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Friday, December 15, 2017 Elyria 16°
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Cavs Notes

Cavs preview: Team hopes age of roster brings wisdom

  • Cavaliers-Media-Day-Basketball-7

    Cleveland Cavaliers' Derrick Rose poses for a portrait during the NBA basketball team media day Sept. 25 in Independence.

    RON SCHWANE / AP

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These dudes are old!

The Cavs are still the best team in the Eastern Conference, but as the 2017-18 season approaches, and you look at the Cavs roster, the first thing that strikes you is that Kyrie Irving is missing.

That means more ball movement and less ego, so that’s good.

But the second thing that strikes you is that these dudes are old.

Jeff Green is 31, J.R. Smith is 32. LeBron James will turn 33 in December. Channing Frye is 34. Dwyane Wade is 35. Jose Calderon is 36. Kyle Korver is 36.

Then there’s Derrick Rose, who is biologically, if not chronologically old. Rose is 29, but he’s had the injuries of a 34-year-old. History tells us that his is not a physically durable body.

Birth certificates tell us that these other Cavs are chronologically old, and playing a young man’s game in a still younger man’s league. Seven of the first 11 players selected in this year’s NBA Draft are teenagers. The other four are 20.

Steph Curry is still only 28, same as Kevin Durant. Klay Thompson and Draymond Green are both 26, which is seven years younger than LeBron, nine years younger than Wade and 10 years younger than Korver, who is only a year younger than Luke Walton, the coach of the Lakers.

Age isn’t everything in the NBA. But it is a thing. And it’s a thing that bears watching on the Cavs, for one very good reason: injuries.

Older players tend to get injured more than younger players, and injuries can be the great equalizer in sports. Fortunately for the Cavs, LeBron, despite his age, has been a very durable player through the years, although he is now hampered by a sprained ankle that may limit him in the early part of this season.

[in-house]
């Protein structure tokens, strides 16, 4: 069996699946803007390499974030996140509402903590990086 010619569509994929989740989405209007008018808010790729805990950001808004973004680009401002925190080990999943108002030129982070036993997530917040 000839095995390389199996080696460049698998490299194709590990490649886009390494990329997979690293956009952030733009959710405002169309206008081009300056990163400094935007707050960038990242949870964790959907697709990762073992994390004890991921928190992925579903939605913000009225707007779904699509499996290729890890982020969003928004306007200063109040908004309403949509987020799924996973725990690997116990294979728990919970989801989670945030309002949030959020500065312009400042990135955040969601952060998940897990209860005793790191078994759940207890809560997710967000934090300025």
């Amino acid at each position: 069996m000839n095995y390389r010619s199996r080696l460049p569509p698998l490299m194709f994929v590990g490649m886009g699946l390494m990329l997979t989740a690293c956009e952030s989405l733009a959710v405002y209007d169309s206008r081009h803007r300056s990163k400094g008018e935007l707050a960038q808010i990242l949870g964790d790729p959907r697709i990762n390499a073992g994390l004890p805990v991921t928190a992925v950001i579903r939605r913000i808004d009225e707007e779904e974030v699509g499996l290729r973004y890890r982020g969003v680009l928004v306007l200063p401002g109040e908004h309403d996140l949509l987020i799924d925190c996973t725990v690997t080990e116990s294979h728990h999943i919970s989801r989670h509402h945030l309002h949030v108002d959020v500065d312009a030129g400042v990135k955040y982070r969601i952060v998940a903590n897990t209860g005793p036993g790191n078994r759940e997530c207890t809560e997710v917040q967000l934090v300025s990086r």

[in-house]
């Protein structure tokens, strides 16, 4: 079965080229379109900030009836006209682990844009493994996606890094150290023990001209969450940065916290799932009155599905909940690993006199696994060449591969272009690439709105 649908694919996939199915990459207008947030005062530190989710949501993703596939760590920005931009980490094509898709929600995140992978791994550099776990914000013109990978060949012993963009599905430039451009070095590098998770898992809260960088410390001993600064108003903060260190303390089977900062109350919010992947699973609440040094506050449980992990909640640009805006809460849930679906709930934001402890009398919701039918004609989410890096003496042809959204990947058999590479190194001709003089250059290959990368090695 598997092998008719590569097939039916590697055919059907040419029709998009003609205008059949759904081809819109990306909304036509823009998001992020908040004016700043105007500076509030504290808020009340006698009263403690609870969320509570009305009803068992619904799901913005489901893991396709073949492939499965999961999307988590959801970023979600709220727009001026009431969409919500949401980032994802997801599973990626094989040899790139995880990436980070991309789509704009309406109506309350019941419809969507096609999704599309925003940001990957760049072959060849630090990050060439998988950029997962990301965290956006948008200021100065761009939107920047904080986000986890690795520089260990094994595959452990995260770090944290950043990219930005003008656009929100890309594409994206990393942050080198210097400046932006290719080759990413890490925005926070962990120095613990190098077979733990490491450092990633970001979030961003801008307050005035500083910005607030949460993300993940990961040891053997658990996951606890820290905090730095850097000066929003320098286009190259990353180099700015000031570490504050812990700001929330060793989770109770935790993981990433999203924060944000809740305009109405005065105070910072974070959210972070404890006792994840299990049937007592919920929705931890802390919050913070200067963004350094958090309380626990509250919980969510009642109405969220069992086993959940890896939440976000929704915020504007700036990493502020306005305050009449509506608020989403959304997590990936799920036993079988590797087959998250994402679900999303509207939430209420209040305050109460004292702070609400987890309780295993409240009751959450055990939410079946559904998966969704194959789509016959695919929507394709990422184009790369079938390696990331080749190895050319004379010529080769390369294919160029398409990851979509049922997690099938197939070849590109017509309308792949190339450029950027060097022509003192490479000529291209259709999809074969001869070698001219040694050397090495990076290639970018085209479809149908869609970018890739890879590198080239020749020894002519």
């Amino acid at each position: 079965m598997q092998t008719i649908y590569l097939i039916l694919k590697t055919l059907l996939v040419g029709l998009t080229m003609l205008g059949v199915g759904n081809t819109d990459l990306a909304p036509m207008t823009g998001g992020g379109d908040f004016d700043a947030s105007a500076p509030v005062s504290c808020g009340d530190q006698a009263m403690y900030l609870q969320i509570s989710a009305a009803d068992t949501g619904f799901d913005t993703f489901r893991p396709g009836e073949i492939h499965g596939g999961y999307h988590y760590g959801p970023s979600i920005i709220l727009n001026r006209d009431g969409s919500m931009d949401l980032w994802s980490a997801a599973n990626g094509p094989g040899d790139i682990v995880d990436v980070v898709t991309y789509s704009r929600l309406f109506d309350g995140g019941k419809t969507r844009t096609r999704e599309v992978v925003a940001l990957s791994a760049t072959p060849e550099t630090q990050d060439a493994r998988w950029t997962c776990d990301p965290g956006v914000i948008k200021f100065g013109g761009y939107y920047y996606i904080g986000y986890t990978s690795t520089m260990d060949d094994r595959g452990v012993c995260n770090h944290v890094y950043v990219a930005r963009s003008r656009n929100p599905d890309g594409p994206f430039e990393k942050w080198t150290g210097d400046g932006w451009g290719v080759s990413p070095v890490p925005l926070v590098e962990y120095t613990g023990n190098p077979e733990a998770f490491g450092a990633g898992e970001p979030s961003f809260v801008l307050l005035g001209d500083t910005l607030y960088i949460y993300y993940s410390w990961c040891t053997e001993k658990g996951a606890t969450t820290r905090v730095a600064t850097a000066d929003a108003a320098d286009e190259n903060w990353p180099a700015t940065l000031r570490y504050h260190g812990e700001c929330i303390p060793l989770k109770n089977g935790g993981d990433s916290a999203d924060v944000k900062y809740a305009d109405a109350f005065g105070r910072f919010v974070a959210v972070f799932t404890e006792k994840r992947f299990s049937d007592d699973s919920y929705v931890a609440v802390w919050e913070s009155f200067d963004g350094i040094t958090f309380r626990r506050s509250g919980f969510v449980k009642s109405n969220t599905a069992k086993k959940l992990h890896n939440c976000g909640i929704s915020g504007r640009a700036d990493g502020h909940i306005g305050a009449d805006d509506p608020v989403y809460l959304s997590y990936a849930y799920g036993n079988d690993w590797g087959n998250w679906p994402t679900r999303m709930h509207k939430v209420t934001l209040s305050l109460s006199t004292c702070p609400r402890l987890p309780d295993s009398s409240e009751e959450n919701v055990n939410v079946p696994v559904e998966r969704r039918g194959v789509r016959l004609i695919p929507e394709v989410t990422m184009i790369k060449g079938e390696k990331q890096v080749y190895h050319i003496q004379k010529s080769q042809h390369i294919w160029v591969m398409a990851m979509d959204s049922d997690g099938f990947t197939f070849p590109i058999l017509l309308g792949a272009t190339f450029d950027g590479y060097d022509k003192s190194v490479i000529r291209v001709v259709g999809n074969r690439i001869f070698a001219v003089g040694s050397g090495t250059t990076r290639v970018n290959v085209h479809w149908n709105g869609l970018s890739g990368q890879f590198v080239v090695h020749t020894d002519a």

Rose’s injury history is as long as your arm, while Smith has already had a couple injuries with the Cavs that have cost him significant time. Frye doesn’t figure to play big minutes this year, but an injury to him could affect the team’s depth.

Calderon is a 36-year-old point guard, which is nearly an extinct species in today’s NBA.

Green, 31, missed an entire season five years ago due to a heart condition, and the Cavs are his fifth team in the last three years.

The other thing about age is that it not only frequently results in more injuries, but it absolutely contributes to diminished skills. Wade, for example, is a shadow of his former self as a player. But his former self played at such an elite level that even a shadow of that should be able to help the Cavs — as long as he stays healthy.

Korver has aged well, because he’s kept himself in shape, and he really only has one responsibility: shoot the basketball.

Smith is a more athletic, but also a slightly more injury prone version of Korver. But 36 is still 36 in Korver’s case, just as 32 is 32 for Smith.

On the back nine of his career, Frye has devolved into a stand-still shooter, albeit an elongated one.

LeBron, of course, is the outlier in virtually every aspect of his existence, including as a player. He’s playing as well now as he ever has, which will be needed, again by the thirty-something Cavs, if they want to get to where they want to go. Soon to be 33, his skill level remains unmatched.

During the preseason, Rose has looked terrific, moving well, and doing all the things he did seven years ago, when he won the MVP Award, as opposed to five years ago, when he sat out the entire season with a knee injury.

With the exception of LeBron’s sprained ankle, all the old guys seem healthy as the start of the season nears. And it’s not like the Cavs have ONLY old guys. Tristan Thompson is 26, Iman Shumpert, who holds the unofficial NBA record for most times injuring himself trying to dunk, is 27, as is Jae Crowder. Isaiah Thomas is 28 and Kevin Love is 29.

So the Cavs’ roster is roughly 50-50 between old guys and guys who aren’t old, but aren’t very young, either. There is nobody on the team under 26.

It’s the guys over 30, plus Rose, who are the injury risks. History tells us that older players get hurt more than younger players, and because the Cavs have several older players, history cannot be dismissed.

On the other hand, the Cavs still have LeBron.

Contact Jim Ingraham at 329-7135 or jingraham4@gmail.com. Follow him @Jim_Ingraham on Twitter.



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